We understand that a number of people value the quiet areas at the northern end of the park, used by people for walking and sitting, and would ensure that these are relocated with associated landscaping.
A large area of the park would still be available as freely accessible green space, where people could play football and other games. Although the tennis and basketball courts would be affected by the current proposals, we would be looking to provide some free sports facilities on the site. We are aware of how popular the basketball facility is and would be looking to replace this facility locally if the proposals go ahead. In terms of tennis, the Leisure Needs Assessment showed that there is adequate provision of tennis courts in the borough to meet current and future demand. At the time of the assessment in 2017 there were 0.39 courts per 1000 population in Spelthorne. This is higher than both the national (0.22 courts per 1000) and the regional (0.35 courts per 1000) averages. The removal of the three courts at Staines Park would still provide 0.36 courts per 1000 population in the borough. There are three free-to-use tennis courts at Lammas Park and other courts at Fordbridge Park.
The Council is currently in discussion with the Bowling Club regarding possible alternative locations. At this stage the Club have not been given formal notice to vacate the site.
No, this is not part of the proposals. We are, however, engaging with the nursery to ensure that they understand our overall plans.
No, this is not part of the proposals. We are, however, engaging with 6th Staines Scouts to ensure that they understand our overall plans.
The NHS health centre is an important neighbour and stakeholder. Our proposals do not affect these facilities in any way.
No, it is a significant distance from the proposed location. The Resource Centre, children’s play area and allotments are also not affected by our proposals.
We know how important the pedestrian routes across the park are for the local community. Much of the park would remain as public, open space with footpaths and pedestrian access retained or enhanced. For example, we would ensure that local schools, routes to the railway station and the town centre can still be freely accessed through the park. As the space would become managed during opening hours, it would benefit from greater security and cleanliness.
Safe routes would be maintained by securely hoarding off the areas under construction. It is our intention to maintain routes across the park that provide access to the school, town centre and train station. The construction works would not affect the operational activities of adjoining properties.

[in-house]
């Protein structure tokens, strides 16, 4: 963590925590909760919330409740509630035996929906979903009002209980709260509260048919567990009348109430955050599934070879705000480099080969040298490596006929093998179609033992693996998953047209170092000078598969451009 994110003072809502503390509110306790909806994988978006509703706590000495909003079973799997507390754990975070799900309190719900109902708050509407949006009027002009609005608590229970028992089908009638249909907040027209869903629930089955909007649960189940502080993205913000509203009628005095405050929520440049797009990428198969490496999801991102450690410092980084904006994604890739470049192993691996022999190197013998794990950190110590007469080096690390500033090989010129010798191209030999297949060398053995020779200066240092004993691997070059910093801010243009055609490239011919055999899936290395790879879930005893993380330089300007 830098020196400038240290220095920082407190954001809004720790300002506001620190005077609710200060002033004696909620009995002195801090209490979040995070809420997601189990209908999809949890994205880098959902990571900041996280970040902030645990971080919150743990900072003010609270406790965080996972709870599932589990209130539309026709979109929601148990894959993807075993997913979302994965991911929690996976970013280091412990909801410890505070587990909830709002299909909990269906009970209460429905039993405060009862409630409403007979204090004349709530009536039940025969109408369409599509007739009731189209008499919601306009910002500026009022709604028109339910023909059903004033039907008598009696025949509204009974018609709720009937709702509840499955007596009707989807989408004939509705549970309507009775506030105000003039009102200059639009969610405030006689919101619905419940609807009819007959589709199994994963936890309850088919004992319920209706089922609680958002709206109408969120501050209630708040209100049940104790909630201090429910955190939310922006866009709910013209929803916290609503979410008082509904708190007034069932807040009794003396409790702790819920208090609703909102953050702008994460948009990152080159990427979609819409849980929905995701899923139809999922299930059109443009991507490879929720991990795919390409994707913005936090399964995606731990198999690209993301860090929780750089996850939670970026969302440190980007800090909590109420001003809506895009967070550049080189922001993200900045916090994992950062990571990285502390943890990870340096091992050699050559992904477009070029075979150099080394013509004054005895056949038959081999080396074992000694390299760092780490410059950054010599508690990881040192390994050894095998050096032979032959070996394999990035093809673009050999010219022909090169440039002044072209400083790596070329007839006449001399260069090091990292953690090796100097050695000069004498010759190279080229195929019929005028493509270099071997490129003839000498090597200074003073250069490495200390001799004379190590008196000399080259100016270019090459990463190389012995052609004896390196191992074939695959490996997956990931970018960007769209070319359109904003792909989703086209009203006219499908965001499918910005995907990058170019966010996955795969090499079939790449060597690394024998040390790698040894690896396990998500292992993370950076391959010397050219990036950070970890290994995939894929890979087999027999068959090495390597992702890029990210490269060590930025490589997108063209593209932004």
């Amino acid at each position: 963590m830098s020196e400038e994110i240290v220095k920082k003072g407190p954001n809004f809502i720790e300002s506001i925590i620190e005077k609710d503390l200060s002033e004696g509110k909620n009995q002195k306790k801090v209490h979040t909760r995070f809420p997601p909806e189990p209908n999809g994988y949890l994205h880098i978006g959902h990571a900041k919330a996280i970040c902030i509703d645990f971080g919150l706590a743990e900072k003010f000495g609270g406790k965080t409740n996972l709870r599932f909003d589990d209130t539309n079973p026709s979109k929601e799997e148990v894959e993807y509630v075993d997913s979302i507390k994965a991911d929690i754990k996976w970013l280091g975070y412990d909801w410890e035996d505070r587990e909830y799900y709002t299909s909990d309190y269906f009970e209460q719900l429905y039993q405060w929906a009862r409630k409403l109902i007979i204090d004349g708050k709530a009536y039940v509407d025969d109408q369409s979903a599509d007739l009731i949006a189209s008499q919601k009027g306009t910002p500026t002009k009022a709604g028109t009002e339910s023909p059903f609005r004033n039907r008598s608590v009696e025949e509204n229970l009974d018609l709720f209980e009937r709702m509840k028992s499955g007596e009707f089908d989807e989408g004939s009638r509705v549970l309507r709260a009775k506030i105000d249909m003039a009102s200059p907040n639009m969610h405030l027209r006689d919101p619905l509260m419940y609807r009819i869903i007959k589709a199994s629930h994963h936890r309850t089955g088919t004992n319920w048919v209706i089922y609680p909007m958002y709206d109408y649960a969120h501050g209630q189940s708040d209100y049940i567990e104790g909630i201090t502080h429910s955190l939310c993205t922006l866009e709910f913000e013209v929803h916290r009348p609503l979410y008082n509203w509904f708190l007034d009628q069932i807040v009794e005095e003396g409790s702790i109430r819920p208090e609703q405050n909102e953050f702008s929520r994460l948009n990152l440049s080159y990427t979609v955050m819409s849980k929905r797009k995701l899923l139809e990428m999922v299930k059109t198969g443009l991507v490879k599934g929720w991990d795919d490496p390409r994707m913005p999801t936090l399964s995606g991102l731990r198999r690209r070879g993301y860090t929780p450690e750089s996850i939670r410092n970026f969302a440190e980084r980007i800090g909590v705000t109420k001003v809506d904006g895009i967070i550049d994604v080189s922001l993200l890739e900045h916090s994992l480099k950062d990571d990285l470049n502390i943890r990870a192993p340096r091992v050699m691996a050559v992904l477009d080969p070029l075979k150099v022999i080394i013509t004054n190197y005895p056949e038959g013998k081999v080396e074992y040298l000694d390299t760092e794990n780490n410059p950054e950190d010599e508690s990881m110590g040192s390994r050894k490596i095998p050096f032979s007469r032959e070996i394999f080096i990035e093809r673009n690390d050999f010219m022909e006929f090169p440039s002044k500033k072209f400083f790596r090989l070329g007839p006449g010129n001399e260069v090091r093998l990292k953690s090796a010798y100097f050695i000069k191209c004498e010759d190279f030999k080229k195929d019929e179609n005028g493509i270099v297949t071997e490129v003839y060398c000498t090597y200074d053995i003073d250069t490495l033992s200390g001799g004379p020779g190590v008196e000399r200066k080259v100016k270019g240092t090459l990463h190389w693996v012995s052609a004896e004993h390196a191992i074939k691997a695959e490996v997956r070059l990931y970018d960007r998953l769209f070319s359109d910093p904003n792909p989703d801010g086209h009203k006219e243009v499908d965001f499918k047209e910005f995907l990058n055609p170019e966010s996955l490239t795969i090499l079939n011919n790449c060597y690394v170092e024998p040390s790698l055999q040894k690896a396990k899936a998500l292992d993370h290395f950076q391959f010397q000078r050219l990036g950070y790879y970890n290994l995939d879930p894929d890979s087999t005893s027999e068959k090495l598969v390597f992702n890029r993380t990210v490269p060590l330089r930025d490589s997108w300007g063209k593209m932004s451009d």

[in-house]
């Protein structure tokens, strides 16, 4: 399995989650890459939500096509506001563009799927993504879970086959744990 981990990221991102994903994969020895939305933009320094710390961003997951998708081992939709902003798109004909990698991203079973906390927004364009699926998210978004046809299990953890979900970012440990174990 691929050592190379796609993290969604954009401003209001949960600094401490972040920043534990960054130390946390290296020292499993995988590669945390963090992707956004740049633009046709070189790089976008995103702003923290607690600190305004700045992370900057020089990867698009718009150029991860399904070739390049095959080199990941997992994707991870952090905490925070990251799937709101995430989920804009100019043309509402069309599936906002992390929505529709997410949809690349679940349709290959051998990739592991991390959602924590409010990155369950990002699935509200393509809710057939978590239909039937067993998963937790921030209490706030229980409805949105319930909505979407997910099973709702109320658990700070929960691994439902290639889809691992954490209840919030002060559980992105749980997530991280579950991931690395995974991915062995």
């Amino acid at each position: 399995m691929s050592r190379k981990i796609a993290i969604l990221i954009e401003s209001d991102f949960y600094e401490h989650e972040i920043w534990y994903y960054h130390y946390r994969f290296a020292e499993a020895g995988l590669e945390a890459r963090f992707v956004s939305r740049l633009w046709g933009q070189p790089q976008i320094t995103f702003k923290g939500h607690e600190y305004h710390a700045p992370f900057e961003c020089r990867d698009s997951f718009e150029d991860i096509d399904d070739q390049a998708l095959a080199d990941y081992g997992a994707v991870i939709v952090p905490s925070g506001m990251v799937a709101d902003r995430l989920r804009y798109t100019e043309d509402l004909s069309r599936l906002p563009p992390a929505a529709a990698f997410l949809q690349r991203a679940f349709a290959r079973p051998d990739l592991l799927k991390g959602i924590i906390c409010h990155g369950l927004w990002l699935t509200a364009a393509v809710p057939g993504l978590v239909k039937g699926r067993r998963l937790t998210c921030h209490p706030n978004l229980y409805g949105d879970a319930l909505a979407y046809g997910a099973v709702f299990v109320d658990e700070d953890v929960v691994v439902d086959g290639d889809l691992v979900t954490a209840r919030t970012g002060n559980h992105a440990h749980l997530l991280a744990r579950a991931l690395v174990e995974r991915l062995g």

The current leisure centre has insufficient parking to meet present-day needs. The new centre would have a much larger car park which would enable users to park on-site rather than parking in any neighbouring roads.
No, it is highly unlikely that one would be required. However, before any design work started we would consult with Planners.
We would ensure that the centre is designed to minimise noise pollution and the effects on nearby properties.
Enhanced facilities could result in a little more traffic, although because of its central location, close to good public transport links, this should be minimal. We would be working to ensure it does not affect residents in adjacent residential roads and does not impede access by emergency services. The Highways Authority would be consulted as part of any planning application and a traffic assessment would be undertaken. As with the current leisure centre, vehicle access would only be from Knowle Green. We have no intention of creating a through- road to Gresham Road, as some people have suggested.
The existing leisure centre is operated by Everyone Active, not by Spelthorne Borough Council. Therefore, we do not keep such data. The last survey they undertook in 2013 indicated that a high proportion of users travelled by car. Although the majority of current users may still use the car to get to the centre, it is important to ensure that any future centre continues to offer the opportunity of modal shift, enabling people to travel by bus, train, cycling and on-foot should they wish.
The small increase in traffic which could result from a new leisure centre would not have a significant effect on air quality in the area. Whilst refurbishment of the existing leisure centre limits our ability to improve energy efficiency, a new building would allow us to maximise opportunities. A new building can be designed to be thermally efficient, using sustainable materials and technology that enables the building to significantly lower its carbon footprint below that of the existing centre. Vehicle charging points would also be installed to deal with the anticipated increase in electric vehicle usage.
Ecological surveys would be a part of the application. The intention is to retain and enhance its biodiversity and the habitat’s qualities.
Any new buildings constructed on Staines Park would be designed to reduce the risks of flooding. This should result in an improvement for the wider area. A flood risk assessment would be submitted as part of any planning application.
If our proposals for a leisure centre at the northern end of the site were to go ahead, trees would form an important part of the design and any loss of trees during construction would be limited as much as possible. Replacement planting would ensure no net loss of trees. Our objective would be to retain as many trees as possible, particularly around the perimeter of the site, so that views into the site are filtered and the park setting is respected. This would enhance the proposed development as well as the street scene.